AGM 2022 Chair’s Report

SPRA Annual report 2021-2022

Campaigning on your behalf

My report last year spoke about the Association’s efforts to monitor the effect of Croydon’s financial crisis and where possible alleviate its adverse effects.  Efforts this year have continued in that vein, focussing in particular on the service changes at Shirley Library.  In the worst analysis, the library was one of the branches ripe for complete closure.  During the initial consultation period, SPRA organised our own member survey, forming part of our submission. It was also instrumental in setting up a Friends of Shirley Library Group as an avenue to support the continuation of the Library. The Council’s second stage consultation offered a number of options, the ‘least worst’ of which, from SPRA’s viewpoint, was duly implemented in January 2022.  All the smaller branch libraries have suffered a budget cut and service closure – with the result for Shirley Library being a 2-day a week pattern of opening hours.

A poor result some may say. To which a reasonable response might be: How much worse might it have been without the lobbying of SPRA? 

Against a difficult financial backdrop and shifting central Government policies, Croydon has been revising and consulting on revisions to its Local Plan. SPRA has been examining proposals carefully and making our views known. The positive headline news is that Croydon seems to have recognized the smaller potential for new housing development in the Shirley area.  But vigilance is required and at the time of writing the revised Plan has not been adopted.

We continue to monitor new building developments.  After a long struggle over several years in which SPRA played an important role, the Council has now enforced a removal notice on an extension to the Helvadere restaurant, built without approval.  Another development at the Sandrock site continues to be opposed by SPRA and is currently with the national Planning Inspectorate. On the Heathfield site (owned by Croydon), we made representations regarding the short notice for the consultation period.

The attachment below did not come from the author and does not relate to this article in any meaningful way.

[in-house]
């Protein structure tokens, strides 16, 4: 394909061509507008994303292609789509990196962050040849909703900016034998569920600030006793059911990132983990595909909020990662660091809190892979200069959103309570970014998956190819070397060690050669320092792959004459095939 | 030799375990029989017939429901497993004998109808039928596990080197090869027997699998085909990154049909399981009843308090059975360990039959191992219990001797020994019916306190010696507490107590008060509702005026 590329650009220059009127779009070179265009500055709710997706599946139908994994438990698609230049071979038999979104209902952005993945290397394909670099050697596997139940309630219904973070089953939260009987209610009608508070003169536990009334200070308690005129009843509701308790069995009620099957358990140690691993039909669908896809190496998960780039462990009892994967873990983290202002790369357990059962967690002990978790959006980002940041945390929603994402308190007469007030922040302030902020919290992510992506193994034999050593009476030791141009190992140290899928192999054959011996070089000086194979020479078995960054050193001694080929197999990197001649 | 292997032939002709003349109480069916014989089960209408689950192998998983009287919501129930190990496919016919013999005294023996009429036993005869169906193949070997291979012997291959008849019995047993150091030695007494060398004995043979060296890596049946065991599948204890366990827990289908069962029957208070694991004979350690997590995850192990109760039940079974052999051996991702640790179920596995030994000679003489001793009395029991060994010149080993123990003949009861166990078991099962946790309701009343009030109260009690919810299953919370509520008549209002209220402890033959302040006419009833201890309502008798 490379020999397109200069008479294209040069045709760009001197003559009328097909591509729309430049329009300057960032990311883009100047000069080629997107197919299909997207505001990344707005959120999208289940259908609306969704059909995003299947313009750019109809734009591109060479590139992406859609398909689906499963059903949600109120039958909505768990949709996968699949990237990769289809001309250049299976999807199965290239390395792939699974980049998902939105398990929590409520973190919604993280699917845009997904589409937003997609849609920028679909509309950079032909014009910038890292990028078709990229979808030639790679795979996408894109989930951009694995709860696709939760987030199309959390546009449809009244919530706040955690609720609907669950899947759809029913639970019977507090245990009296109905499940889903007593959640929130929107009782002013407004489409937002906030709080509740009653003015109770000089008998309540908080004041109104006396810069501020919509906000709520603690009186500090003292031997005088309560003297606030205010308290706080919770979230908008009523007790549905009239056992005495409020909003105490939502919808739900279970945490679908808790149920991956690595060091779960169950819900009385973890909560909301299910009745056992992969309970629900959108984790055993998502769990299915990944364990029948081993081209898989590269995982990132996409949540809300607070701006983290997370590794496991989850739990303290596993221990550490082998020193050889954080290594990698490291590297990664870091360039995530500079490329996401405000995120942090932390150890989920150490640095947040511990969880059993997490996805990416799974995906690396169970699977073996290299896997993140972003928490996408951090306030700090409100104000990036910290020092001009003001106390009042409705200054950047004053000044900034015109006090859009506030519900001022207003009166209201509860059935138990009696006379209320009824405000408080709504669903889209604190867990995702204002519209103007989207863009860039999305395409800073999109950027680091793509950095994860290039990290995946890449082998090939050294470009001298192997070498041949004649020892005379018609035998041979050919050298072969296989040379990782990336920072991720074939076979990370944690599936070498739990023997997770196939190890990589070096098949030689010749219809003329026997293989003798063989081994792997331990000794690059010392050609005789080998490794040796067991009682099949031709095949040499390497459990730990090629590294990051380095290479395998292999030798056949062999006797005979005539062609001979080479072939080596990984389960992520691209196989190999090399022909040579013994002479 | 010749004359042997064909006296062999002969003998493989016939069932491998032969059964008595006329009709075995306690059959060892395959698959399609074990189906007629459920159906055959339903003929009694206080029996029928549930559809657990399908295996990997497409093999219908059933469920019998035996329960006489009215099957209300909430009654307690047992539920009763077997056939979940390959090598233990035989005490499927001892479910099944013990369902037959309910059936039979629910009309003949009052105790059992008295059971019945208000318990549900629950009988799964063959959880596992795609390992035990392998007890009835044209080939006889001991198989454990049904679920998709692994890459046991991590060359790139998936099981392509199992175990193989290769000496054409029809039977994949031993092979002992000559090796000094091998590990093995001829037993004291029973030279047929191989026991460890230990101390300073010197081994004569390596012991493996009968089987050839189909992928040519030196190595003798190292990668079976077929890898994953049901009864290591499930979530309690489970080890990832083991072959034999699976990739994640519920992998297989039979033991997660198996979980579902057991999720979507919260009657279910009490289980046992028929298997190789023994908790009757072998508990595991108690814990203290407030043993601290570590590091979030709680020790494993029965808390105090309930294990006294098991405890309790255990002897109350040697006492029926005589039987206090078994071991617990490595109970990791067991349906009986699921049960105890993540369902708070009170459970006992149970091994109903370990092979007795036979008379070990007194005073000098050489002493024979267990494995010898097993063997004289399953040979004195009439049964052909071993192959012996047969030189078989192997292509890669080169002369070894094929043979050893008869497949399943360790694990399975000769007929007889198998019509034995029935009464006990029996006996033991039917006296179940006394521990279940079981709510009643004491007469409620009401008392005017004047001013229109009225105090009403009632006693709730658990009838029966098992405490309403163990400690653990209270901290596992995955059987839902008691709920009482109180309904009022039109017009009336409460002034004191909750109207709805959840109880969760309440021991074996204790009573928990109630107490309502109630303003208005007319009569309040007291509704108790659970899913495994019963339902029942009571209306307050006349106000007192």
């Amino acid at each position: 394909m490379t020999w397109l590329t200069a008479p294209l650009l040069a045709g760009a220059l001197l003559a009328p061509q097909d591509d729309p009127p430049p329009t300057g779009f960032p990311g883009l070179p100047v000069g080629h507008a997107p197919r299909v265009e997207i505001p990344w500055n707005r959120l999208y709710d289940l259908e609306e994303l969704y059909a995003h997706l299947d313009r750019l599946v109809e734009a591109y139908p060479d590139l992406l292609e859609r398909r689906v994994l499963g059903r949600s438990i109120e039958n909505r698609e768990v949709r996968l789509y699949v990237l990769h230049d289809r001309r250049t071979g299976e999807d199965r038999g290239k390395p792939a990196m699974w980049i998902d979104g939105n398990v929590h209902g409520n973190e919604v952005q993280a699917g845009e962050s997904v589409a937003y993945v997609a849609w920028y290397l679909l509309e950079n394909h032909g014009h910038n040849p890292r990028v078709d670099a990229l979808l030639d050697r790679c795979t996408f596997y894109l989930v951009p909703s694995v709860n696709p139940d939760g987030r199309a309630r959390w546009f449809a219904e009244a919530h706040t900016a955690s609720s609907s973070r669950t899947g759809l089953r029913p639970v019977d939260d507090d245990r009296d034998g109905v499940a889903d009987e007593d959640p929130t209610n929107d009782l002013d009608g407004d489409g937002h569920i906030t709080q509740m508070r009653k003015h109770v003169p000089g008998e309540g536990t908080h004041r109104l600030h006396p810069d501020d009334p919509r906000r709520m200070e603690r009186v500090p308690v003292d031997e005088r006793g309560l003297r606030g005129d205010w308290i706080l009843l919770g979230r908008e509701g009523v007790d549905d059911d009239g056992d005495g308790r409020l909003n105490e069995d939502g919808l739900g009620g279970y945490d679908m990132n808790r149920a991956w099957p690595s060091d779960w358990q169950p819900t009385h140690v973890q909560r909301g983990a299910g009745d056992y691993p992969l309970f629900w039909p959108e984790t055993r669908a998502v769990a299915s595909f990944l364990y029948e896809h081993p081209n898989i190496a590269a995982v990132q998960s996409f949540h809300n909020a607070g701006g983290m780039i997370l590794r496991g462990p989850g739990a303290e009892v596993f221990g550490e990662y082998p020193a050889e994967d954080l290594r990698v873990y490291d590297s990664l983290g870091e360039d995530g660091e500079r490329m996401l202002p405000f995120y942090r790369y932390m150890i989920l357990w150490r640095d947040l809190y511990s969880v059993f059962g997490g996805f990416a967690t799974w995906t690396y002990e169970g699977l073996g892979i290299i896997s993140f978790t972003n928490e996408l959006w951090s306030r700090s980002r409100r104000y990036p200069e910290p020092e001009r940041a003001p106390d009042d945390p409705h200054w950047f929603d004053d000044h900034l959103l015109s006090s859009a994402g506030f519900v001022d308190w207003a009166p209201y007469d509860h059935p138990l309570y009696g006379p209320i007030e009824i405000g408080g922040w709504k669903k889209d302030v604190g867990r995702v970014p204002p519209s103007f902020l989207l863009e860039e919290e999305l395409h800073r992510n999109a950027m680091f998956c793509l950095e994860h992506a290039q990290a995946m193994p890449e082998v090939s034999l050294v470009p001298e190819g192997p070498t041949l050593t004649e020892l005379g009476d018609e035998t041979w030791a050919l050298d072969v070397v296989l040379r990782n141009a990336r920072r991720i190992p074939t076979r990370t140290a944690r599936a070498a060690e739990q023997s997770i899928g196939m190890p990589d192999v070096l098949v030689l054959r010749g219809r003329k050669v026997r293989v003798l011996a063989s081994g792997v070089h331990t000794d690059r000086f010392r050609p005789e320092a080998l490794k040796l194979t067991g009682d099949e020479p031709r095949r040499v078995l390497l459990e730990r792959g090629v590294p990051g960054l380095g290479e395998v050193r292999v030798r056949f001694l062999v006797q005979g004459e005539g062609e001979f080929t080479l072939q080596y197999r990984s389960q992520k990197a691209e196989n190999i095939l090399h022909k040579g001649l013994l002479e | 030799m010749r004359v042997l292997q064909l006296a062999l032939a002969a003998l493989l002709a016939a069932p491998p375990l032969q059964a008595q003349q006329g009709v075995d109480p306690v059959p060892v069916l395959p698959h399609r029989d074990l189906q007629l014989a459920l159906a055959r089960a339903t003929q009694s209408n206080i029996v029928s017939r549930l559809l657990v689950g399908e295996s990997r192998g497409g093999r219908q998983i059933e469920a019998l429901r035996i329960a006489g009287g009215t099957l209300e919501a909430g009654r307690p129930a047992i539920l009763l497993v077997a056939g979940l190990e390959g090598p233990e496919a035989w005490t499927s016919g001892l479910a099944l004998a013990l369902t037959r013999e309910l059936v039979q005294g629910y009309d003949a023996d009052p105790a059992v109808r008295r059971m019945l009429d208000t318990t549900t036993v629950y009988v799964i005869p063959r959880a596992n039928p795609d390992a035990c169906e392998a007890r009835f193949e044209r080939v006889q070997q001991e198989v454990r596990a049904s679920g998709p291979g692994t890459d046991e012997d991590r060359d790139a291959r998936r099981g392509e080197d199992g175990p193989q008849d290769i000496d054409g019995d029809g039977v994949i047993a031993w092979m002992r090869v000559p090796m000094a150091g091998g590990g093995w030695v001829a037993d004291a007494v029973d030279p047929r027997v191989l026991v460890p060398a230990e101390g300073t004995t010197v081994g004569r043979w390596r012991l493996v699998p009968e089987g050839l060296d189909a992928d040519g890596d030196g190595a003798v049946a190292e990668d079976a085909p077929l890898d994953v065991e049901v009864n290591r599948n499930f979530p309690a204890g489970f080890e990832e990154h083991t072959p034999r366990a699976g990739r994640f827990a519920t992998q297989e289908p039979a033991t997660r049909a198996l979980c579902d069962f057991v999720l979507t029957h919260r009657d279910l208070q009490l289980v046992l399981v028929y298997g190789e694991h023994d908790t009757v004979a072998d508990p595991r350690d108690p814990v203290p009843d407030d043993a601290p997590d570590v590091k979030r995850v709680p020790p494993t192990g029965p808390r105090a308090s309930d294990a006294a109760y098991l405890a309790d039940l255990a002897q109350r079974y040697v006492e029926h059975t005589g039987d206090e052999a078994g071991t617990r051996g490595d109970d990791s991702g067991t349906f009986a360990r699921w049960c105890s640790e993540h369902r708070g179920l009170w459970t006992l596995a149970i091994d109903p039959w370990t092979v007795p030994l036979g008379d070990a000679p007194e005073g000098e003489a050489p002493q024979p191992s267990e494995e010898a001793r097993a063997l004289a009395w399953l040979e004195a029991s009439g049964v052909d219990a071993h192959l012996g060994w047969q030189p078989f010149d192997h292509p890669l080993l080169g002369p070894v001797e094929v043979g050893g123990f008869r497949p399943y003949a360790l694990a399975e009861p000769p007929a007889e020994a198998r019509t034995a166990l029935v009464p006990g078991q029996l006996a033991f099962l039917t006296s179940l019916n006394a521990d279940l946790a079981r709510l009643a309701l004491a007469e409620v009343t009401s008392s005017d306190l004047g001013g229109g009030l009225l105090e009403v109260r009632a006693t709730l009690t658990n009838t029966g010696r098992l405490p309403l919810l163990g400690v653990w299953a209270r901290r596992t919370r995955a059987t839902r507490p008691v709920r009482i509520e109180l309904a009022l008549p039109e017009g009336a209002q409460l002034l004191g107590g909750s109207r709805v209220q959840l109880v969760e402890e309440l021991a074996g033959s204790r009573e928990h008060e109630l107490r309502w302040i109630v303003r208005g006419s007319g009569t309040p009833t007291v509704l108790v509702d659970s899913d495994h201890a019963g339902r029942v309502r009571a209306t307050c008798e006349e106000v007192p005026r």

The fact of a newly elected London Assembly member spurred the Committee into yet another attempt to improve the traffic problems at the Bridle Road/Wickham Road junction.  Despite a site meeting with Neil Garratt AM and his intercession with TfL, it seems none of our proposed solutions has been taken up, with financial constraints being cited as the major reason.

We have been active on helping to reduce the nuisance of trail bikes on Shirley Heath and kept a close eye on the bike track in Foxes Wood. On the latter we have liaised with the Council to ensure safety conditions are met. We believe it meets a positive need for activities for young people in the area.

Some of our local bus shelters have been removed this year and we needed to find out why, and when they might be replaced.  We have discovered they are to be replaced with better equipped ones soon, but there are hold-ups due to planning delays.

On all these matters, and many others we acknowledge the help, advice and information provided by our elected representatives and the local police, for which we are very grateful.

Keeping you in the picture

Aside from lobbying on behalf of our members, SPRA’s role is also one of disseminating information of importance and interest to the community through its website, SPAN magazine and through its Twitter feed.

On the ‘political’ front, we have provided a briefing on the National Census, as well as the first-ever elections for an Elected Mayor in Croydon.  We have updated you all on the proposed changes to the parliamentary constituencies. Meanwhile, our Community Safety information service has covered multiple topics ranging from rules on drones to e-scooter updates, with particular emphasis on protection of yourself and your property, especially scams, cyber-security and identity fraud.